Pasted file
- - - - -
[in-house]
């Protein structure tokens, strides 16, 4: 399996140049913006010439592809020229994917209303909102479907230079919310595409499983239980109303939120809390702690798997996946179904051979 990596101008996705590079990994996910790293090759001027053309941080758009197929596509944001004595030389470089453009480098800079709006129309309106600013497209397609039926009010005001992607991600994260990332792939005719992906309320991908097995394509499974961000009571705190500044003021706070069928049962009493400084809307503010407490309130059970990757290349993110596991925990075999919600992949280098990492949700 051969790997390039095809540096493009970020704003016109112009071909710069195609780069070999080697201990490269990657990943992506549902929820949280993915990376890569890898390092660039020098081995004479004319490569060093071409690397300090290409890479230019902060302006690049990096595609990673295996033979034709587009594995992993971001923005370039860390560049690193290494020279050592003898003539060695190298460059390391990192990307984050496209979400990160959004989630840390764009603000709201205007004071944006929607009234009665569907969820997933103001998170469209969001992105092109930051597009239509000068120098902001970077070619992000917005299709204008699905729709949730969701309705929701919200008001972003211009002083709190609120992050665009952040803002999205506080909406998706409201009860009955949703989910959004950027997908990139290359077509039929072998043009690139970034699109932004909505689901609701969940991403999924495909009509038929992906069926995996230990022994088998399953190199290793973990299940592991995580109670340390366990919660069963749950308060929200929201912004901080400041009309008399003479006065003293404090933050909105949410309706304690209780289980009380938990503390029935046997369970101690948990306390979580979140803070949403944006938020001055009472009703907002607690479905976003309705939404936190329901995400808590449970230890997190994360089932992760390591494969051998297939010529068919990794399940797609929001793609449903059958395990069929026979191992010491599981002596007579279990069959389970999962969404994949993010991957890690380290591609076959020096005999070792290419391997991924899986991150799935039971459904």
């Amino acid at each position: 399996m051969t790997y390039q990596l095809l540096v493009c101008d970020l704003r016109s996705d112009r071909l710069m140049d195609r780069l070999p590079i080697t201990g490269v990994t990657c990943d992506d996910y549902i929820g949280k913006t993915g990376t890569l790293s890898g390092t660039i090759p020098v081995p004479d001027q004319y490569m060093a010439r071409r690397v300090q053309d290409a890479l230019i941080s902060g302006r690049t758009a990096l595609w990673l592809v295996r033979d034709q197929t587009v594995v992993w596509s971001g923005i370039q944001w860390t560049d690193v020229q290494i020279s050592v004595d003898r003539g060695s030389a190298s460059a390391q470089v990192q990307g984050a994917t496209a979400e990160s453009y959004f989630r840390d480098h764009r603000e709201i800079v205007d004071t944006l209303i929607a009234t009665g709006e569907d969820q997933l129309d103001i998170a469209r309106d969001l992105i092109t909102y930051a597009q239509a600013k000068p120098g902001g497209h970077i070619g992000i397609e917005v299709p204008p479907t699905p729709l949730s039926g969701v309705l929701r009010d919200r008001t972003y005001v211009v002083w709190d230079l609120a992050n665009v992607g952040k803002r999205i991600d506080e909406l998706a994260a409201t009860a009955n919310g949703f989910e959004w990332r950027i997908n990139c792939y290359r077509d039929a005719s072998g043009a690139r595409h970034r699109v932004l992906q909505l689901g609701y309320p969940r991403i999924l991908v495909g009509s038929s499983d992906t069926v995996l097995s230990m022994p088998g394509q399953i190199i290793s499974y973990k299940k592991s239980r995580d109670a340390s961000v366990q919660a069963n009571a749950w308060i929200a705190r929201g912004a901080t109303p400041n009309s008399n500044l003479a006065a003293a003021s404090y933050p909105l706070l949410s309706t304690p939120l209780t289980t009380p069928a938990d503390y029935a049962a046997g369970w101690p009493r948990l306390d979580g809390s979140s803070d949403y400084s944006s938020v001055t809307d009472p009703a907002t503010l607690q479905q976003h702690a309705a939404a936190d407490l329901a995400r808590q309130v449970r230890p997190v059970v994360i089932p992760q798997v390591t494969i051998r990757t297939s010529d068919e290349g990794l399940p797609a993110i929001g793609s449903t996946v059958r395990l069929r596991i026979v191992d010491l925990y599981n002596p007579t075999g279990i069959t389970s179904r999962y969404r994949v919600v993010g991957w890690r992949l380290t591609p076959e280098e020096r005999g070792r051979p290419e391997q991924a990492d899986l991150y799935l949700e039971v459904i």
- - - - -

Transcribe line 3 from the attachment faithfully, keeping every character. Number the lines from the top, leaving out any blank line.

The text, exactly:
């Amino acid at each position: 399996m051969t790997y390039q990596l095809l540096v493009c101008d970020l704003r016109s996705d112009r071909l710069m140049d195609r780069l070999p590079i080697t201990g490269v990994t990657c990943d992506d996910y549902i929820g949280k913006t993915g990376t890569l790293s890898g390092t660039i090759p020098v081995p004479d001027q004319y490569m060093a010439r071409r690397v300090q053309d290409a890479l230019i941080s902060g302006r690049t758009a990096l595609w990673l592809v295996r033979d034709q197929t587009v594995v992993w596509s971001g923005i370039q944001w860390t560049d690193v020229q290494i020279s050592v004595d003898r003539g060695s030389a190298s460059a390391q470089v990192q990307g984050a994917t496209a979400e990160s453009y959004f989630r840390d480098h764009r603000e709201i800079v205007d004071t944006l209303i929607a009234t009665g709006e569907d969820q997933l129309d103001i998170a469209r309106d969001l992105i092109t909102y930051a597009q239509a600013k000068p120098g902001g497209h970077i070619g992000i397609e917005v299709p204008p479907t699905p729709l949730s039926g969701v309705l929701r009010d919200r008001t972003y005001v211009v002083w709190d230079l609120a992050n665009v992607g952040k803002r999205i991600d506080e909406l998706a994260a409201t009860a009955n919310g949703f989910e959004w990332r950027i997908n990139c792939y290359r077509d039929a005719s072998g043009a690139r595409h970034r699109v932004l992906q909505l689901g609701y309320p969940r991403i999924l991908v495909g009509s038929s499983d992906t069926v995996l097995s230990m022994p088998g394509q399953i190199i290793s499974y973990k299940k592991s239980r995580d109670a340390s961000v366990q919660a069963n009571a749950w308060i929200a705190r929201g912004a901080t109303p400041n009309s008399n500044l003479a006065a003293a003021s404090y933050p909105l706070l949410s309706t304690p939120l209780t289980t009380p069928a938990d503390y029935a049962a046997g369970w101690p009493r948990l306390d979580g809390s979140s803070d949403y400084s944006s938020v001055t809307d009472p009703a907002t503010l607690q479905q976003h702690a309705a939404a936190d407490l329901a995400r808590q309130v449970r230890p997190v059970v994360i089932p992760q798997v390591t494969i051998r990757t297939s010529d068919e290349g990794l399940p797609a993110i929001g793609s449903t996946v059958r395990l069929r596991i026979v191992d010491l925990y599981n002596p007579t075999g279990i069959t389970s179904r999962y969404r994949v919600v993010g991957w890690r992949l380290t591609p076959e280098e020096r005999g070792r051979p290419e391997q991924a990492d899986l991150y799935l949700e039971v459904i």